The costs of healthcare are only increasing, this is an unavoidable reality. We’ve got more people, more illness, and a larger drain on the healthcare infrastructure. The fact is the global healthcare infrastructure is overwhelmed, overworked, underfunded, and suffering.
However, there is lots of good happening in healthcare. The pressures placed on the supply and demand of healthcare services combined with the out-of-the-box thinkers that are looking for new ways to help people have resulted in some amazing technological advancements.
Enter 3D printing. This innovative technology has revolutionized the production and delivery of pretty much any type of object. With more and more people understanding how 3D printing can be manipulated and used, we’re seeing a move to true innovation daily. A quick Google search of 3D printing, for example, reveals how ubiquitous this technology has become.
One area where we’re seeing tremendous advancements is in that of healthcare. The ease-of-access of 3D printers, the growing understanding of what can be 3D printed, and the need for better tools, simulators, and solutions – are a huge plus for the healthcare sector. Despite its ubiquity, mastery of the material possibilities and the process can unlock new ways to deliver solutions. We have not tapped the potential of 3D printing to disrupt the way we deliver healthcare solutions.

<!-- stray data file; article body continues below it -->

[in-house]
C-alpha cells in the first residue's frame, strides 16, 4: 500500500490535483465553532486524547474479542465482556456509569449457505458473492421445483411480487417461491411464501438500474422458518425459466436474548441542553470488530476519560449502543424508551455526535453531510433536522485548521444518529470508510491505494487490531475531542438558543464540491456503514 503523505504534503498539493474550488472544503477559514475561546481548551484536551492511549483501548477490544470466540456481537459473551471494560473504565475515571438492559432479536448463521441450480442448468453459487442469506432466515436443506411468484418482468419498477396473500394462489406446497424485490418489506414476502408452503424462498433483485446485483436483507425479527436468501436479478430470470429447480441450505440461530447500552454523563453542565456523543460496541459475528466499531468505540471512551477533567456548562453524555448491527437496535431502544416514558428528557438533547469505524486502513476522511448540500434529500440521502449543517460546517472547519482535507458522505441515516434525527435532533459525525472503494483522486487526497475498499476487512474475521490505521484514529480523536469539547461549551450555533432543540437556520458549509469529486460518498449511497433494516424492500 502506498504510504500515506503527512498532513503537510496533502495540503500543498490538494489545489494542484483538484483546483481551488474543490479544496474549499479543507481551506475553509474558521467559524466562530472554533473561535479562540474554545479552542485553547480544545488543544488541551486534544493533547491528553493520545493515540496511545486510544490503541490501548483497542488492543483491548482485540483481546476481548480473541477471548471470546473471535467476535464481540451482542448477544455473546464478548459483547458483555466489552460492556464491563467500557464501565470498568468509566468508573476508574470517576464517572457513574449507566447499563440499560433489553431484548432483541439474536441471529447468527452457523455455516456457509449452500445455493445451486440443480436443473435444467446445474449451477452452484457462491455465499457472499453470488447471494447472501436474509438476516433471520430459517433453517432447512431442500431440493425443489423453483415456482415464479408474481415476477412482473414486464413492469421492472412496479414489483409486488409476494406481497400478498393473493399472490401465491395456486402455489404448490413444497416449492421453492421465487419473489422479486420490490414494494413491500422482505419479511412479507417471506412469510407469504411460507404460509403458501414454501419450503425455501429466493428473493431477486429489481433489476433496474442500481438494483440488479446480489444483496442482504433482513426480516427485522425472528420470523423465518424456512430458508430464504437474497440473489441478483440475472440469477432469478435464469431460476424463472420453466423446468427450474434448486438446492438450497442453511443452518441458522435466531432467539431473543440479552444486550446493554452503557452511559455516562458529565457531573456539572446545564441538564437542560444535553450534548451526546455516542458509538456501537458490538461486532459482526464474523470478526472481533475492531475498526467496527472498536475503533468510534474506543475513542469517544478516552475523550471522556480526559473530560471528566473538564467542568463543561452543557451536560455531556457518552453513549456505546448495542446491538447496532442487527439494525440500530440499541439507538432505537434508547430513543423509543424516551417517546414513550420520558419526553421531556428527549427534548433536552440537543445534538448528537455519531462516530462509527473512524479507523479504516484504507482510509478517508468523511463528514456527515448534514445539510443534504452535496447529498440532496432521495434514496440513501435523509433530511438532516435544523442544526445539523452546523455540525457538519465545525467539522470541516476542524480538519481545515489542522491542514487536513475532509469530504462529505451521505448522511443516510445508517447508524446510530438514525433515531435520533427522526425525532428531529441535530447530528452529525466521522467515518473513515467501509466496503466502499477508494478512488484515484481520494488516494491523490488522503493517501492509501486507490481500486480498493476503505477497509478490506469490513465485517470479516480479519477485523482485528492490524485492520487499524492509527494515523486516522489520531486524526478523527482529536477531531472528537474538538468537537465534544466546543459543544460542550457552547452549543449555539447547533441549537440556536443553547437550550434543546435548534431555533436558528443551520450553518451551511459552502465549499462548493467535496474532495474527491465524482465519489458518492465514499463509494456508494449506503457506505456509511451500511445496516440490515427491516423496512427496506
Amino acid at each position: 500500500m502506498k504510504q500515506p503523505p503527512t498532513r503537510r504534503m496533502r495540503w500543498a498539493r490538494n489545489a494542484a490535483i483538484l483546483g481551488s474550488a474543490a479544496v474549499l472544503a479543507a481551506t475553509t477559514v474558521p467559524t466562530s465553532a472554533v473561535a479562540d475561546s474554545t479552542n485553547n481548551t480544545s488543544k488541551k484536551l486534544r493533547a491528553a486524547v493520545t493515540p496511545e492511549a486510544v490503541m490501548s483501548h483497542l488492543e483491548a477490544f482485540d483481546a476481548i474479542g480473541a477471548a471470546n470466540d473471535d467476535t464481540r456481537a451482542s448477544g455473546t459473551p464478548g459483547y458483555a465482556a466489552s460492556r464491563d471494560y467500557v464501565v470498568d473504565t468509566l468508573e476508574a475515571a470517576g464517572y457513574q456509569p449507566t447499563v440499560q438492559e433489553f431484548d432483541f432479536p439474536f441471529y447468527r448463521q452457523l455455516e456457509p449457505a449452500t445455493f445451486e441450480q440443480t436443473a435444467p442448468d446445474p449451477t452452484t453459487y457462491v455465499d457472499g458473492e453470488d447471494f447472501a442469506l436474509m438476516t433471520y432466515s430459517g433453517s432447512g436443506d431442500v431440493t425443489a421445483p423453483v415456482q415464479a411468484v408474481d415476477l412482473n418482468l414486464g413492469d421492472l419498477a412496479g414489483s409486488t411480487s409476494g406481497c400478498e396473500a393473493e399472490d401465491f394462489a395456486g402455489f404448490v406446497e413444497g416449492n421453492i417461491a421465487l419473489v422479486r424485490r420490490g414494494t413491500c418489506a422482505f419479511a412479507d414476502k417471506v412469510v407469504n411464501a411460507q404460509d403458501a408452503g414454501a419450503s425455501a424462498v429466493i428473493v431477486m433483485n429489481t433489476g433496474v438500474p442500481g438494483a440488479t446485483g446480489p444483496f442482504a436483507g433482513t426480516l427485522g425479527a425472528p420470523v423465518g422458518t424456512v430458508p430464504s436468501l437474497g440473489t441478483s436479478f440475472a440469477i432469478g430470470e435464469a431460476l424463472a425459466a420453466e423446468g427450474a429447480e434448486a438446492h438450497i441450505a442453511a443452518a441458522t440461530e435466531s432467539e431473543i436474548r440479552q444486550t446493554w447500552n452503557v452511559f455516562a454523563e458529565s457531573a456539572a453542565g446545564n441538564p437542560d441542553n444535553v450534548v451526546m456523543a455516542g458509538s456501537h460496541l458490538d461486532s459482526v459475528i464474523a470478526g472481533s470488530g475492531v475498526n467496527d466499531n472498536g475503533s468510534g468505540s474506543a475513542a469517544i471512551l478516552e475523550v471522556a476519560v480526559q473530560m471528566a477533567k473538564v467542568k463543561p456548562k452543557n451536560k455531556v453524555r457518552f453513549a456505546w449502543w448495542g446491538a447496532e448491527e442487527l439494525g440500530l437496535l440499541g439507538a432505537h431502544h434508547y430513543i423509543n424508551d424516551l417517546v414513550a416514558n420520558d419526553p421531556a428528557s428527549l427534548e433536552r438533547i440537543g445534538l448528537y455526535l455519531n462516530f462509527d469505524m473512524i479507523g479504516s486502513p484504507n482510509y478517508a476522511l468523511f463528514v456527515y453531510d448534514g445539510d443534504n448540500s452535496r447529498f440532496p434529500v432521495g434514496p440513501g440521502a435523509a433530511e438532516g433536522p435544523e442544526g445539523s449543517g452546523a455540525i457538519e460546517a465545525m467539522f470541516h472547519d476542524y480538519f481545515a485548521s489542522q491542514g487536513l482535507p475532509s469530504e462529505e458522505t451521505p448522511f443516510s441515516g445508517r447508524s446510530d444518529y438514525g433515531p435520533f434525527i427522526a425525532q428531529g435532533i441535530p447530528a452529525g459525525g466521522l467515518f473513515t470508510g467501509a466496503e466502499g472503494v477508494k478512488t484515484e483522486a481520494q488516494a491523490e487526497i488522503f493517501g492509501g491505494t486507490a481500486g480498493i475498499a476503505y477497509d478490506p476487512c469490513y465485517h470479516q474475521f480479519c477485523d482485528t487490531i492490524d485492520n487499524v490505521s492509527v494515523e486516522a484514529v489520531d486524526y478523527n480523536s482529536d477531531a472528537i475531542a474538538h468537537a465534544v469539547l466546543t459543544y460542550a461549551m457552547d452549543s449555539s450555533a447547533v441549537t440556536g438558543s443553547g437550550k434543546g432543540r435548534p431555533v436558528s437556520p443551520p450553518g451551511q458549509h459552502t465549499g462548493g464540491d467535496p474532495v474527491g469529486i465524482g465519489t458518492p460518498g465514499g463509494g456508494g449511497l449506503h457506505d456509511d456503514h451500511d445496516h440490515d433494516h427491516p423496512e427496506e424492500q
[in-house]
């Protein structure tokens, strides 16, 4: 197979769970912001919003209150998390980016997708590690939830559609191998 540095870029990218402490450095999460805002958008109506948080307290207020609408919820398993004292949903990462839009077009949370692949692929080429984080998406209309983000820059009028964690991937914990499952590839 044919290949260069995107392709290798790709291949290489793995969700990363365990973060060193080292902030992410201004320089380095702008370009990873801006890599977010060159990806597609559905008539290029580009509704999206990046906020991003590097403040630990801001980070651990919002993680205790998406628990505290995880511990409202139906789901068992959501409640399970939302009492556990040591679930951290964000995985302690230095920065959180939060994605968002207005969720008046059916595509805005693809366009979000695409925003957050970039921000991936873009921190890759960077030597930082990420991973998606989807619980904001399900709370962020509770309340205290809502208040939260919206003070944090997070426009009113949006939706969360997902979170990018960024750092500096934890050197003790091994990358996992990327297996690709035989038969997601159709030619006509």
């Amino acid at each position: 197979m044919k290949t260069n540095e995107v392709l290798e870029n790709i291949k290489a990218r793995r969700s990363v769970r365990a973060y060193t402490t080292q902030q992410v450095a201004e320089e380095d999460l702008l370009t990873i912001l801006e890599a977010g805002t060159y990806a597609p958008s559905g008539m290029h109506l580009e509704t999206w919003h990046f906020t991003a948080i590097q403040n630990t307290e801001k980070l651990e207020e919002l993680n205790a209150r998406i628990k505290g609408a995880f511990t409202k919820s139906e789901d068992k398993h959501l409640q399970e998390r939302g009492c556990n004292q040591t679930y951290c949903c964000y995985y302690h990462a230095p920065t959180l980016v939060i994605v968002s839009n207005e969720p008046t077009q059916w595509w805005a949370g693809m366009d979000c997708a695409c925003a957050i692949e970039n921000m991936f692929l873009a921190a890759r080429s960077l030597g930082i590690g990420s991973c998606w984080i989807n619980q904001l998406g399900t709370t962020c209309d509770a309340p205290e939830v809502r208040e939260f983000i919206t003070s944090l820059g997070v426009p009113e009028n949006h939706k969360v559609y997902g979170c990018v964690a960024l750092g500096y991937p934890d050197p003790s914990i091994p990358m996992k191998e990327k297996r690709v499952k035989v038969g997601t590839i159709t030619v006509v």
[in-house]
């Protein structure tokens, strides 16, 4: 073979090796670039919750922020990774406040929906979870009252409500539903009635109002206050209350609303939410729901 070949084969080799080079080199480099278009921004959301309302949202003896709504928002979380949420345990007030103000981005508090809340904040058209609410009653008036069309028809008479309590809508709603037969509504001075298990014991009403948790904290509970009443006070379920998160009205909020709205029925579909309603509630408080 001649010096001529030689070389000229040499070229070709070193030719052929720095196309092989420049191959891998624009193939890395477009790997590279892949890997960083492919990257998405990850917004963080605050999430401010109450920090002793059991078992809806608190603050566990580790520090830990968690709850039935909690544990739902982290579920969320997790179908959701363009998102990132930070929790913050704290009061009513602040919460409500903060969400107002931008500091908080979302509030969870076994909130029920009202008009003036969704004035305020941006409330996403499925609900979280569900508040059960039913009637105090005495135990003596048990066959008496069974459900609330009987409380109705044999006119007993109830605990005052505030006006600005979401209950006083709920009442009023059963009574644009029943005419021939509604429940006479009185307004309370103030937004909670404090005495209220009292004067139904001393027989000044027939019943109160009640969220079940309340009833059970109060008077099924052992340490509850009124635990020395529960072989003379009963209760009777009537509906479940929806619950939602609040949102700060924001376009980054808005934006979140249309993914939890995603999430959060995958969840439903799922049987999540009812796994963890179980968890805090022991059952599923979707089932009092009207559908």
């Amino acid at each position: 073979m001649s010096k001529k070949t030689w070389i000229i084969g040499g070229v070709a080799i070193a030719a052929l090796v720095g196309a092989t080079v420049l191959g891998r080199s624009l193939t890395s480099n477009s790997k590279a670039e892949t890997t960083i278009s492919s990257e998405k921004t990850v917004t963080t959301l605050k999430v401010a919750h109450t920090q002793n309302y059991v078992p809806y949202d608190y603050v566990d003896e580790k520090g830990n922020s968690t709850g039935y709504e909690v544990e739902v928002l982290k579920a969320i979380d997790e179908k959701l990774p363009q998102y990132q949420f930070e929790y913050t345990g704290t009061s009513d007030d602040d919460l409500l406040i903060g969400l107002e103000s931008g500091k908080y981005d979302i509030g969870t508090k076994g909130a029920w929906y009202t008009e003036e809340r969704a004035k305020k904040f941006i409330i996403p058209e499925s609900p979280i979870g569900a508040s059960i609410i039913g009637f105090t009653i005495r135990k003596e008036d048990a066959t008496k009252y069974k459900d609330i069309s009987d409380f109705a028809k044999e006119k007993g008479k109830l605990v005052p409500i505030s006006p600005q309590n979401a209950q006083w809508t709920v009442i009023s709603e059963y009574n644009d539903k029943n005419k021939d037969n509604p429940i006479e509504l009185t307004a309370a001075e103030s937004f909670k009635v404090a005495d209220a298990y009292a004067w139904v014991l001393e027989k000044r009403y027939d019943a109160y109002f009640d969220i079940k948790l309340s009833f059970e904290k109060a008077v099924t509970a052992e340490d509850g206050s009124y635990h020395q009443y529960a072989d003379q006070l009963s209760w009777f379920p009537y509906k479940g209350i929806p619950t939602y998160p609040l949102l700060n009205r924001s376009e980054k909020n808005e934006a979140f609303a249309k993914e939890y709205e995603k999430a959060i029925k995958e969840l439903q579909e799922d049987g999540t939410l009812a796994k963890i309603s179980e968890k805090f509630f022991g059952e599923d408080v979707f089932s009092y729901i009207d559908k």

3D Printing Our Health
This is not an exaggeration – today, our health can literally be 3D printed. From cells and structures with 3D bioprinting, to accessible and low-cost prosthetic limbs for children and adults, to organs that look and feel like the real thing, to affordable medical equipment – the options are limitless.
As you know, Radius is a human-centered design firm with a team of experts who are committed to seeing your ideas become a reality. At the core of this is in providing products, solutions, and innovations that make life better and easier for everyone.
This makes us extremely excited about 3D printing and what it means for solving the problems faced by the healthcare sector. There is incredible opportunity to use this technology to really contribute to solving the problems plaguing the worldwide healthcare sector. Everyone from newborn babies to medical students to researchers to management to those dealing with critical illness – all benefit from this innovation.
Because we’re so excited about how 3D printing is changing our health, we want to highlight some of the innovations that are true game changers in healthcare. Of course, we want to hear from you! Let us know on our Facebook page what you think are the most innovative applications of 3D printing in healthcare.
- Tumor models. 3D printed tumor models allow surgeons to better understand complex cases and create a surgical plan that can minimize risk and decrease the surgical time. Additionally, these tumor models allow researchers to understand how tumors develop, grow, and respond to anti-cancer medication.